From Dr. Mercola:
You probably don’t give much thought to chewing your food. For most of us it’s second-nature, and once you put food in your mouth chewing it is likely as automatic as breathing.
Paying more attention to the way you chew, however, especially how long and how thoroughly you chew, may be a simple way to improve your health. People who are obese, for instance, tend to chew less (and for shorter periods) than those who are a normal weight.1
Research also shows that increasing the number of chews before swallowing reduces meal size by up to nearly 15 percent, which researchers believe might be an effective strategy to help with weight management.2
“Eating slowly contributes to a lower risk of obesity, probably because it could aid appetite control. Chewing thoroughly is an effective strategy to reduce eating rate ,” the researchers explained in the Journal of the Academy of Nutrition and Dietetics.3
Yet, chewing slowly is useful for far more than just weight management.
Chewing Thoroughly Is the First Step to Healthy Digestion
The chewing process, also known as mastication, is the first step in your digestive process – one you don’t want to rush through. Chewing breaks your food down from large particles into smaller particles that are more easily digested.
This also makes it easier for your intestines to absorb nutrients from the food particles as they pass through.
Research presented at the 2013 Institute of Food Technologists Annual Meeting and Food Expo in Chicago showed that when participants chewed almonds longer, the smaller particles were better and more quickly absorbed by the body.
In those who chewed less, the larger particles were eliminated by the body. Purdue University professor and nutrition scientist Richard Mattes explained, “Particle size [affects the] bioaccessibility of the energy of the food that is being consumed. The more you chew, the less is lost and more is retained in the body.”4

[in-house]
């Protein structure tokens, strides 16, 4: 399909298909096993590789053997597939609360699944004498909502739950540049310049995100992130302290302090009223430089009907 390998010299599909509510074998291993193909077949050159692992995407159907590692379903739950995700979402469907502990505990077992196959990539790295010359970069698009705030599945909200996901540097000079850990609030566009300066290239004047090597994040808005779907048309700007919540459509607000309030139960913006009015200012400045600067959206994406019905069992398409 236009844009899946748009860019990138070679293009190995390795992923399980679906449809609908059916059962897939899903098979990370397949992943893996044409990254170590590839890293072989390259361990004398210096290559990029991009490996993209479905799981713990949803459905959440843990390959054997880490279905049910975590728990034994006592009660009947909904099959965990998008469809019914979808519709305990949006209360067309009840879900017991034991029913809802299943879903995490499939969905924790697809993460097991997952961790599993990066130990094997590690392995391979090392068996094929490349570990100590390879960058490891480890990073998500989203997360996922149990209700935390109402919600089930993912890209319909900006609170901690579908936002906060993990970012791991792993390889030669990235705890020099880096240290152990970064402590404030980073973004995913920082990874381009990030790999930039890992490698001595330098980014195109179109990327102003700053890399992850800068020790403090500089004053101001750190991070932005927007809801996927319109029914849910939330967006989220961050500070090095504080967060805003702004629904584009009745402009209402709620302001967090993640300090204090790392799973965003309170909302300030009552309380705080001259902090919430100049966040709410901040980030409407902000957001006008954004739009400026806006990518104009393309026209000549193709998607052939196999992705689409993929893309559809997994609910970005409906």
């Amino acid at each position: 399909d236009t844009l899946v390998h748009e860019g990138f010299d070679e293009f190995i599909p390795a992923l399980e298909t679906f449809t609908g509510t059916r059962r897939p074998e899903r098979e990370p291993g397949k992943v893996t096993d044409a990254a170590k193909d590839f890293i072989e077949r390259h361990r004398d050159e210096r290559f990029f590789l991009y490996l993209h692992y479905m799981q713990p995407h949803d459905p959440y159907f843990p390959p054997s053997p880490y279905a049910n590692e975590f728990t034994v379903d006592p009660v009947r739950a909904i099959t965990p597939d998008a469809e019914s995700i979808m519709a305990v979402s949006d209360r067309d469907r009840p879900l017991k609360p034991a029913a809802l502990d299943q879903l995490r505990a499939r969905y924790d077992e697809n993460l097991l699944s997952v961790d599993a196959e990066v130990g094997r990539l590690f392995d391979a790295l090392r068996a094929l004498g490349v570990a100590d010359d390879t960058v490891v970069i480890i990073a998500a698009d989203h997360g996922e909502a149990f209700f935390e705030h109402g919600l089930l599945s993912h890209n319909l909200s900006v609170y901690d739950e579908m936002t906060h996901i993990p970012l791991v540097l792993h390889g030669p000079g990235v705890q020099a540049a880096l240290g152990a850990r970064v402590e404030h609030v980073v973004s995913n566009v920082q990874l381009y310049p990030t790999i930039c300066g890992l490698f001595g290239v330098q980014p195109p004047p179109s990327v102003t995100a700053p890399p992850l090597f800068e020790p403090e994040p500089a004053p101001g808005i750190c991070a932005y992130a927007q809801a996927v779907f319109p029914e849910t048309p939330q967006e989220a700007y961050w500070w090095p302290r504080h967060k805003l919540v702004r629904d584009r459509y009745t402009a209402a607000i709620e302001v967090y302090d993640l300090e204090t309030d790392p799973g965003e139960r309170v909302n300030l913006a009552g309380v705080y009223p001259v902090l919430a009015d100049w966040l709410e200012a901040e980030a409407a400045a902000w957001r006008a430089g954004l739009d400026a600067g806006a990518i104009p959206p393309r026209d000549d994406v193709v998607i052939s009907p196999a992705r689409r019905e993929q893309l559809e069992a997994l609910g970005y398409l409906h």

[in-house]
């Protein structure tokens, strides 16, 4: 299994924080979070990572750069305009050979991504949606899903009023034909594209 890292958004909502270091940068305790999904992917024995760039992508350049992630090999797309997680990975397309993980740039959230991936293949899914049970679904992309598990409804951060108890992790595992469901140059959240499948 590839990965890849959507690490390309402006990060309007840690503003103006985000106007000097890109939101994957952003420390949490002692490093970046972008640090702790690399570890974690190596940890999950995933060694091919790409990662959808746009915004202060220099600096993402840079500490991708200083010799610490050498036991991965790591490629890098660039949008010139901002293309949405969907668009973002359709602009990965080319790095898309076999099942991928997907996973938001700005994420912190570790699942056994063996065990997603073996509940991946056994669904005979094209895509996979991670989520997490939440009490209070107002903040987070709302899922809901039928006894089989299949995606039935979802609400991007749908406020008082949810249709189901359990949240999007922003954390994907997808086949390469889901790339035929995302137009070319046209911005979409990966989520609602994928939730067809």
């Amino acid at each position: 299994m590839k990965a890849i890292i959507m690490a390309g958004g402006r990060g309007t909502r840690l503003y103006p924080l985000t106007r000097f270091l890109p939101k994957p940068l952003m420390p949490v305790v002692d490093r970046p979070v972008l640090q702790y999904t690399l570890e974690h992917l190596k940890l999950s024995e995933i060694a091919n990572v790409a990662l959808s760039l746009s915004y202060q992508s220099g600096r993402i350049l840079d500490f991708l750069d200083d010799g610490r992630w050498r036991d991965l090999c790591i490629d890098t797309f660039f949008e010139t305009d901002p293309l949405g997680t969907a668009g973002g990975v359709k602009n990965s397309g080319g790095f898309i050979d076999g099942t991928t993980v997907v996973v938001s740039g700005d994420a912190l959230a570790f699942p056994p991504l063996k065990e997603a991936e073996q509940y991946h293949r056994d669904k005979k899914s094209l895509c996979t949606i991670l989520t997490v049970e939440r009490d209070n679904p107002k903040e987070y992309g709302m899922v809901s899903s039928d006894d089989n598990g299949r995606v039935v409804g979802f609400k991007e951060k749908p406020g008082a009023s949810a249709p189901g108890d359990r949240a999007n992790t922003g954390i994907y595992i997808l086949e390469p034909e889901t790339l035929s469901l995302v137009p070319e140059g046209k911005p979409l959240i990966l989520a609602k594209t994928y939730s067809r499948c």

Further, the chewing process mashes your food into small pieces and partially liquefies it, making it easier to digest. Digestion is actually a very demanding task for your body, requiring a great deal of energy, especially if forced to digest improperly chewed food.
Chewing properly allows your stomach to work more efficiently and break down your food faster. In addition, the longer you chew, the more time the enzymes in your saliva have to start breaking down your food, making digestion easier on your stomach and small intestine.
One of these enzymes is lingual lipase, an enzyme that helps break down fats, for example. Saliva also helps to lubricate your food so it’s easier on your esophagus. Longer Chewing Helps You Eat Slowly
The longer you chew, the more time it will take you to finish a meal, and research shows that eating slowly can help you to eat less and, ultimately, to avoid weight gain or even lose weight.
For example, chewing your food twice as long as you normally would will